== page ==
Take a Bruce Springsteen and the E Street Band show. You've got a lengthy running time and a massive band with horns, multiple guitarists and back-up singers. Now, replace the Boss with a lead singer with limited vocal range and minimal on-stage presence. And finally, replace Springsteen's songbook with a batch of tunes that sound like late-1970s Bruce songs without the hooks. You've got yourself a Little Steven and the Disciples of Soul concert.
Steven Van Zandt is a lot of things, from beloved sideman to character actor. Between his Underground Garage radio show and satellite station and production work on albums by the late punk icon Joey Ramone and soul singer Darlene Love, he's one of the finest chroniclers of and advocates for American rock and soul. But what he's not is a performer capable of headlining a two-hour, twenty minute show as he did Friday night at the Palace.
The evening got off to a fine start when Little Steven and his 15-piece band, highlighted by a delightful triad of nubile back-up singers/dancers (more on them later) dressed in DayGlo tie-dye bell bottoms and glittery bustiers, started the show with a lively cover of Arthur Conley's 1967 song "Sweet Soul Music."
After that came energetic takes of "Soulfire," the Springsteenian rocker "I'm Coming Back" and a cover of Etta James' "Blues is my Business" that featured something I've never seen come from Van Zandt in the three times I've seen him as part of the E Street Band: a lengthy, rippin' guitar solo.
The show could have ended following that because, aside from the back-up singers, not much of note happened. "Until the Good is Gone" started with a lengthy, low-energy monologue about the song's history by Van Zandt made more interesting by the fact the singers danced through its entirety. The competent, but unexceptional, Stones-lite garage rock of "Salvation" was augmented by the fact the singers sashayed and shimmied like the finest dancers to ever perform on "Solid Gold."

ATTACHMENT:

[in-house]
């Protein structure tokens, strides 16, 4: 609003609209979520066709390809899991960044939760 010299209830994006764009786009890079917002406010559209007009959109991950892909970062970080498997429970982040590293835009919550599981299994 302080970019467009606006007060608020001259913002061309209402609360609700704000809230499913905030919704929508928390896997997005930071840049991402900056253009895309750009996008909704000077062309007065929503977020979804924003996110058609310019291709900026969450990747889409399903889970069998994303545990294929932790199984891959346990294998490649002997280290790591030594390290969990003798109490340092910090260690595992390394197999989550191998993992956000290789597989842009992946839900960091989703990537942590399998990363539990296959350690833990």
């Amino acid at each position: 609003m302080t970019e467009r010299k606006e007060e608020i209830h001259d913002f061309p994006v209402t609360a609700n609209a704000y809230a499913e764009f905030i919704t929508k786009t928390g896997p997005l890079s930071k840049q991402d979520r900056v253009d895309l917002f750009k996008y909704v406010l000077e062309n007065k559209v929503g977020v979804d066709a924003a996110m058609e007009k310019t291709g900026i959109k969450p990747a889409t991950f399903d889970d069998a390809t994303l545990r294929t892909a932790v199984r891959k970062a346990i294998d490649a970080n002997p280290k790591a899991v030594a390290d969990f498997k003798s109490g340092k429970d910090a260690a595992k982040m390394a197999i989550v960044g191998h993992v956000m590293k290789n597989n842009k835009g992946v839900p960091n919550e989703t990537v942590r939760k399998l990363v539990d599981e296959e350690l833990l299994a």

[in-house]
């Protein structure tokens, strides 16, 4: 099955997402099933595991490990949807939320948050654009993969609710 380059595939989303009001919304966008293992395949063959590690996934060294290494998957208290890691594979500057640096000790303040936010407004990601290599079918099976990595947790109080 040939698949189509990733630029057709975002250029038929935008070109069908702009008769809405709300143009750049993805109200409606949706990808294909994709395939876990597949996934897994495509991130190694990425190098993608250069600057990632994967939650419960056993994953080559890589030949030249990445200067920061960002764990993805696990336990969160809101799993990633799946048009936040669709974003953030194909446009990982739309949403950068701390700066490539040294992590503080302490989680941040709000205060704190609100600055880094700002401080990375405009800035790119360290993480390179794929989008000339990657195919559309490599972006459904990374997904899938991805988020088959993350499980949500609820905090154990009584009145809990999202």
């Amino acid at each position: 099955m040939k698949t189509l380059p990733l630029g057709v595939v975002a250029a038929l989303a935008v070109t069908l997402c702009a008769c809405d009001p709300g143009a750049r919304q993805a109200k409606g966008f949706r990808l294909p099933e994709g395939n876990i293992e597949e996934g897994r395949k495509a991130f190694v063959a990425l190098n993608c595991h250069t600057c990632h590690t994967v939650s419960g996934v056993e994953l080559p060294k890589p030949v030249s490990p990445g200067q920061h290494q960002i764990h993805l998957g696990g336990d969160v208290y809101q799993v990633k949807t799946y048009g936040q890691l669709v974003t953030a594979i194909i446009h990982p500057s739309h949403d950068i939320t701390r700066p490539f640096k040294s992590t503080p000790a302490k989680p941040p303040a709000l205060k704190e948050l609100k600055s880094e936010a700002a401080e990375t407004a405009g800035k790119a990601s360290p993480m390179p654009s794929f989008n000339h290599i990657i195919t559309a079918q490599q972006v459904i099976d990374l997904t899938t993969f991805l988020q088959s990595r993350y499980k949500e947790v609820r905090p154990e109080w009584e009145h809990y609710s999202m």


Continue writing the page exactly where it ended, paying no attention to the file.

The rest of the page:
You may wonder why these three chanteuses received so much attention and the answer to that would be that it's due to the fact Van Zandt just isn't that interesting as a solo performer. "The City Weeps Tonight" was preceded by an awkward recap on the history of doo wop music and how DJs like Alan Freed helped break the musical color barrier. The song itself was a bland doo wop-influenced number and it highlighted the essence of Van Zandt: while he's perhaps the musician best qualified to write a book on the history of rock-and-soul, he's poorly equipped to deliver that history via musical performance.
This fact was showcased by a cover of the 1973 James Brown slow jam "Down and Out in New York City." As far as songs by the Godfather of Soul go it's good but not great; it's memorable because Brown was an unreal singer and force of nature. Van Zandt is limited in range and just incapable of offering the injection of personality necessary to pull it off.
It happened again on a take of his own song, "Forever." In the hands of someone like Darlene Love or Ronnie Spector, the Phil Spector-style structure of the song could soar. But when performed by Van Zandt, it was just bland.
It wasn't until the show's closer, "Out of the Darkness" that the concert moved away from sounding more like an E Street shamble than an E Street Shuffle. It was the first song since "Blues is my Business" to feature a big, anthemic chorus for the politely positive audience to easily sing along to.
And the back-up singers slayed on it.
Little Steven and the Disciples of Soul
When: 8 p.m. Friday
Where: Palace Theatre, 19 Clinton Ave., Albany
Length: 2 hour 20 minutes
Highlights: "Sweet Soul Music," "Blues is my Business" and "Out of the Darkness"
The Crowd: About 700-800, with many of them wearing Springsteen shirts.
Jim Shahen is a frequent contributor to the Times Union.